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Carolina Parents Council Grant – 2011

In April 2011 the Ackland Art Museum received a grant from The University of North Carolina Parents Council in support of ArtNow/CinemaNow: making critical connections. Funding from the Parents Council will be used to support collaboration with the Interdisciplinary Program in Cinema to make critical connections in the production of static and moving pictures. This program of exhibitions, lectures, and films creates a rare opportunity to present University students and community members with art and film in the context of both academic inquiry and social activities.

ArtNow/CinemaNow allows both units, the Ackland and the Program in Cinema, to build new audiences, engage more students, and expand understanding of cinematic production as a significantly active enterprise all over the world, with implications for the arts and the sciences. Both the Ackland and the Program in Cinema seek to continually engage and contribute to the ideas, insights, and vocabularies from many different disciplines across campus and in doing so, engage students and the community in a deeper understanding and appreciation of the role of the arts in communities and cultures.

In the fall of 2010 the Ackland presented the first ArtNow/CinemaNow program at the Varsity Theatre. The spring 2011 series, “In the Shadow of Catastrophe: German Cinema 1977-1992,” featured films by German filmmakers, including the films Our Hitler, and Sugar Baby. Following the final film of the series, Lessons of Darkness, a panel of speakers from the UNC-CH German department, the Ackland, and UNC-CH Communication Studies lead a discussion about the film. Over 200 people attended the spring 2011 series.

With support from the Parents Council the Ackland will continue ArtNow/CinemaNow at least twice a year for the next three years. Admission to the lectures and films planned for this program are free to all graduate and undergraduate students.

The Institute of Museum and Library Services (IMLS) Grant – 2009

CHAPEL HILL, NC – The Ackland Art Museum at The University of North Carolina at Chapel Hill was awarded a matching grant for $115,000 from The Institute of Museum and Library Services (IMLS), an independent grant-making agency of the federal government, to enable the conservation of sixteen rare and important Asian paintings from the Ackland Collection in August, 2009.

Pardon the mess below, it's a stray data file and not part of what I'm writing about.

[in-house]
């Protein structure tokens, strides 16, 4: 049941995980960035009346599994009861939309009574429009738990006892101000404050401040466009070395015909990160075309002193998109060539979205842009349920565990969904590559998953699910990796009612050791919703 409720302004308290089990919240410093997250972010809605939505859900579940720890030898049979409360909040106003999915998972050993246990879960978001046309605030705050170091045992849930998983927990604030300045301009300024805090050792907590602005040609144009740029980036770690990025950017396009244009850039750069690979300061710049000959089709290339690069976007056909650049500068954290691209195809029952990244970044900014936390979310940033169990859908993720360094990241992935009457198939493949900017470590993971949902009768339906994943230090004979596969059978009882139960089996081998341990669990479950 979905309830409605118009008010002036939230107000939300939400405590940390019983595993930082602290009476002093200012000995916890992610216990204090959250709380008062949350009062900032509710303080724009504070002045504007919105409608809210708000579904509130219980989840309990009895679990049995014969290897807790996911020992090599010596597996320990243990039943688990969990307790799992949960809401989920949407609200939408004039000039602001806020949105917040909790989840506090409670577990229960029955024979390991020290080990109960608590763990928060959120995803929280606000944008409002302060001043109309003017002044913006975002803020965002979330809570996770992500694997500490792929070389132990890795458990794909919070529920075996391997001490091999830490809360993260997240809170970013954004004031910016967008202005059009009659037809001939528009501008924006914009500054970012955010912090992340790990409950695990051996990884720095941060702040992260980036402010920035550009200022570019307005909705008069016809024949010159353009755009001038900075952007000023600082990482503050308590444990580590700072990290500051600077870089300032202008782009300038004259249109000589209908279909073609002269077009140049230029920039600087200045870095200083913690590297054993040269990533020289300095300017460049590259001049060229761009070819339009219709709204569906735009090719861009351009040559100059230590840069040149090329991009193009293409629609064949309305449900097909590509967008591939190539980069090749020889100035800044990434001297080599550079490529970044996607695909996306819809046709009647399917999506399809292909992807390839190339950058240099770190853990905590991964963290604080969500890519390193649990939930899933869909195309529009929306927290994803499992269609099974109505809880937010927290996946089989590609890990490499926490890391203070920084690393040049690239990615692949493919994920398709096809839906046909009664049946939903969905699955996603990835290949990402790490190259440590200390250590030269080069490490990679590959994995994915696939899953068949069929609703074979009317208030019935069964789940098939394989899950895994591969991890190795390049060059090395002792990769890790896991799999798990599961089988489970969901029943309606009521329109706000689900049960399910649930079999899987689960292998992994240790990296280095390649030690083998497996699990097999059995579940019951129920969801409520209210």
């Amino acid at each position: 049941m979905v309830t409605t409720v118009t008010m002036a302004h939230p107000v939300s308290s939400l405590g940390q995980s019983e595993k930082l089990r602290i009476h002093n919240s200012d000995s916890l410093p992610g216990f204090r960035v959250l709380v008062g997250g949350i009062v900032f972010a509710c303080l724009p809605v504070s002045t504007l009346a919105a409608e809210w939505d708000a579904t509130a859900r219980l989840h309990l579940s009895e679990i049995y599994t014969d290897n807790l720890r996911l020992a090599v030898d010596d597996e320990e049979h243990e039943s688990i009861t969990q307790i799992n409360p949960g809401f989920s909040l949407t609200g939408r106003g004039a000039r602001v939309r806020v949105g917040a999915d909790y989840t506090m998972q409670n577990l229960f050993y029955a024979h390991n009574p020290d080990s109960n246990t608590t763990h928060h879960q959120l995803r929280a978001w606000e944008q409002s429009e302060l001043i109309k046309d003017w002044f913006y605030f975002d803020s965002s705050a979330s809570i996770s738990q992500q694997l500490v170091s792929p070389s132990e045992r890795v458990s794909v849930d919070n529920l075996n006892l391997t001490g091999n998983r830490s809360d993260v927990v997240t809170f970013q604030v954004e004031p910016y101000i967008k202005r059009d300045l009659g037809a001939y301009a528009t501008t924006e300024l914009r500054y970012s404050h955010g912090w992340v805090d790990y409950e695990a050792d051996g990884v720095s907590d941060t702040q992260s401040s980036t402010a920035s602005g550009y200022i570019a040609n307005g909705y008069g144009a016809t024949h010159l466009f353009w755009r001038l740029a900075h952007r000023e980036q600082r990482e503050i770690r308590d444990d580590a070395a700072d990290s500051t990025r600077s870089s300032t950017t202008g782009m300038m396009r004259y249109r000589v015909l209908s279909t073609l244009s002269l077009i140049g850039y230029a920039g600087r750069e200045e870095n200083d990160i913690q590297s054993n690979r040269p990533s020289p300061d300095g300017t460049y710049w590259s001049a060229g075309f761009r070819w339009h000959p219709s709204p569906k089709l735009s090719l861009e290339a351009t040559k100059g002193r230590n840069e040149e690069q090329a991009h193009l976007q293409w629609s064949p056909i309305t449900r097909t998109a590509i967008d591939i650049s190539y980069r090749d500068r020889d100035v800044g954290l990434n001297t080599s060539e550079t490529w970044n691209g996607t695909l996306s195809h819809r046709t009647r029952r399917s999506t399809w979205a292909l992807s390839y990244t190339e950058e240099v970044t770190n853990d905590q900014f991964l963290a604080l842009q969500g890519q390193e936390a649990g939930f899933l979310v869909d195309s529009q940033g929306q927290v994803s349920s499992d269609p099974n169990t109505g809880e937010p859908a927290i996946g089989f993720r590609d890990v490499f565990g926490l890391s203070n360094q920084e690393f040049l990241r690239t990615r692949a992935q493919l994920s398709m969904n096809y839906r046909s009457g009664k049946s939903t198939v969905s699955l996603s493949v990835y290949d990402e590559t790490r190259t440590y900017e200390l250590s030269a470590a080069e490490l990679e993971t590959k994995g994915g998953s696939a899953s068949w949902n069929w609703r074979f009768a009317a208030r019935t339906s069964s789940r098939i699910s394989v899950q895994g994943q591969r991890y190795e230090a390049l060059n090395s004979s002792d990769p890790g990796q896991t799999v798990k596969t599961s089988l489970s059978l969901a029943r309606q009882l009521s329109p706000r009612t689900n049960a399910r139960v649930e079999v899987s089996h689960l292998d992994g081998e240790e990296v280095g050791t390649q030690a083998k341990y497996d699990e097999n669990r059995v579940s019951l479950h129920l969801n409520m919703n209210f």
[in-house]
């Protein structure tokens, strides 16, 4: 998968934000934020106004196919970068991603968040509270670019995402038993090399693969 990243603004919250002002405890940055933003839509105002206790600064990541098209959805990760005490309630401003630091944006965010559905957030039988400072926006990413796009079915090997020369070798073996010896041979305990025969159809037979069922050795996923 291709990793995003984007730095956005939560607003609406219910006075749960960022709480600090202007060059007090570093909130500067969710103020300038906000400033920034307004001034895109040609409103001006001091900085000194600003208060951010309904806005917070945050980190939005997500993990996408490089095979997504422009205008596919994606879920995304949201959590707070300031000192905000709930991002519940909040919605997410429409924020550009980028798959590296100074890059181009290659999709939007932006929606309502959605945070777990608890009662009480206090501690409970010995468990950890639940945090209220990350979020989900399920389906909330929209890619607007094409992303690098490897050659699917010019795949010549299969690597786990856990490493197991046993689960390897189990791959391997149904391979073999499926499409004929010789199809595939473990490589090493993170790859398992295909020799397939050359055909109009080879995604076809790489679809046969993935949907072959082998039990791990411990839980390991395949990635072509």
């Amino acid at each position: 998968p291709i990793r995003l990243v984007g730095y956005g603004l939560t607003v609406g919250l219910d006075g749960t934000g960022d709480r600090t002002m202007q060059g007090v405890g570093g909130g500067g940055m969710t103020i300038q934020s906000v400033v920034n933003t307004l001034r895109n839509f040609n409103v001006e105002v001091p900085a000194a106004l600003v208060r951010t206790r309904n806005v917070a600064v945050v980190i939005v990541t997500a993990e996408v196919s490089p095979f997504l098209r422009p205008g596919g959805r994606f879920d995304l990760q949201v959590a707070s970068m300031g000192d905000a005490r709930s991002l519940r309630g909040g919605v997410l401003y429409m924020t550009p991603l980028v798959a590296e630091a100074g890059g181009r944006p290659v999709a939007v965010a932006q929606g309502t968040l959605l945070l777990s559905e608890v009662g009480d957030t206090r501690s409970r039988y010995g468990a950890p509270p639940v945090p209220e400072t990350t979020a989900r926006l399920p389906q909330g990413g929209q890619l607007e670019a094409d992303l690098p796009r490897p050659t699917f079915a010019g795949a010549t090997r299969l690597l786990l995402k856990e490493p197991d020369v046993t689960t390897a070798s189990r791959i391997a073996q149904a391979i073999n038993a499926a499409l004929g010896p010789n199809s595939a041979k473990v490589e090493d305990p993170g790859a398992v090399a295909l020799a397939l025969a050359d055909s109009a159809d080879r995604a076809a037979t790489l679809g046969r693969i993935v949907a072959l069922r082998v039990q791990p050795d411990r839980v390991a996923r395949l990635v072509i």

The Ackland’s collection of Asian art is one of the finest in the southeast and the sixteen paintings chosen for this project are among the most significant in the Collection. These works were selected for treatment following an indepth conservation survey conducted in 2008 with IMLS support.

“We are grateful to IMLS for their investment in this important work,” said Ackland Director Emily Kass. “Conservation is an essential part of our stewardship of objects.”

The Ackland was one of only 35 museums out of 129 applicants to receive an award that year.

“These 35 museums, by preserving and conserving their collections, are ensuring the longevity of our nation’s treasures for the education and enjoyment of all Americans. IMLS is proud to be a part of their efforts,” said Anne-Imelda M. Radice, director of IMLS.

The sixteen paintings include fifteen hanging scrolls from Japan, China, and Korea, and one Japanese folding screen. The works range in date from the thirteenth to the nineteenth centuries. Notable among the paintings are Jizo Bosatsu (Japan, thirteenth -fourteenth centuries; seen above), and Kasugo Mandala (Japan, thirteenth – fourteenth centuries), which are related to Buddhism and Shinto respectively and are the earliest and among the finest Japanese scrolls in the Collection. Also included is the finest early Chinese painting in the Collection: Prunus, a sixteenth-century scroll depicting plum-blossoms.

Andrew W. Mellon Foundation Grant – 2008

In July 2008 the Ackland Art Museum received $1.25 million from The Andrew W. Mellon Foundation to deepen and expand the museum’s role in the education of University students. The Museum continues to use the funds to engage UNC scholars and students in research, publication, interpretation and creation of exhibitions from the Ackland collection; give students opportunities to learn about the substance and methodology of museum work; and introduce graduate teaching assistants and faculty to ways of using artworks to support teaching and learning strategies that apply across academic departments and disciplines.

The New York foundation’s gift came in the form of a $1 million challenge grant to establish an endowment to strengthen the curricular role of the museum’s collections and programs and $250,000 in spendable funds for use over three years to support this endeavor while matching funds are raised.

“Carolina’s relationship with the Mellon Foundation fuels many of our most adventurous and creative explorations in the humanities and fine arts,” Chancellor Holden Thorp said. “This latest grant challenges the Ackland and the university community to make the work of the museum inseparable from the work of the faculty. We couldn’t ask for an opportunity that better suits where we want to go in the integration of our public and academic programs.”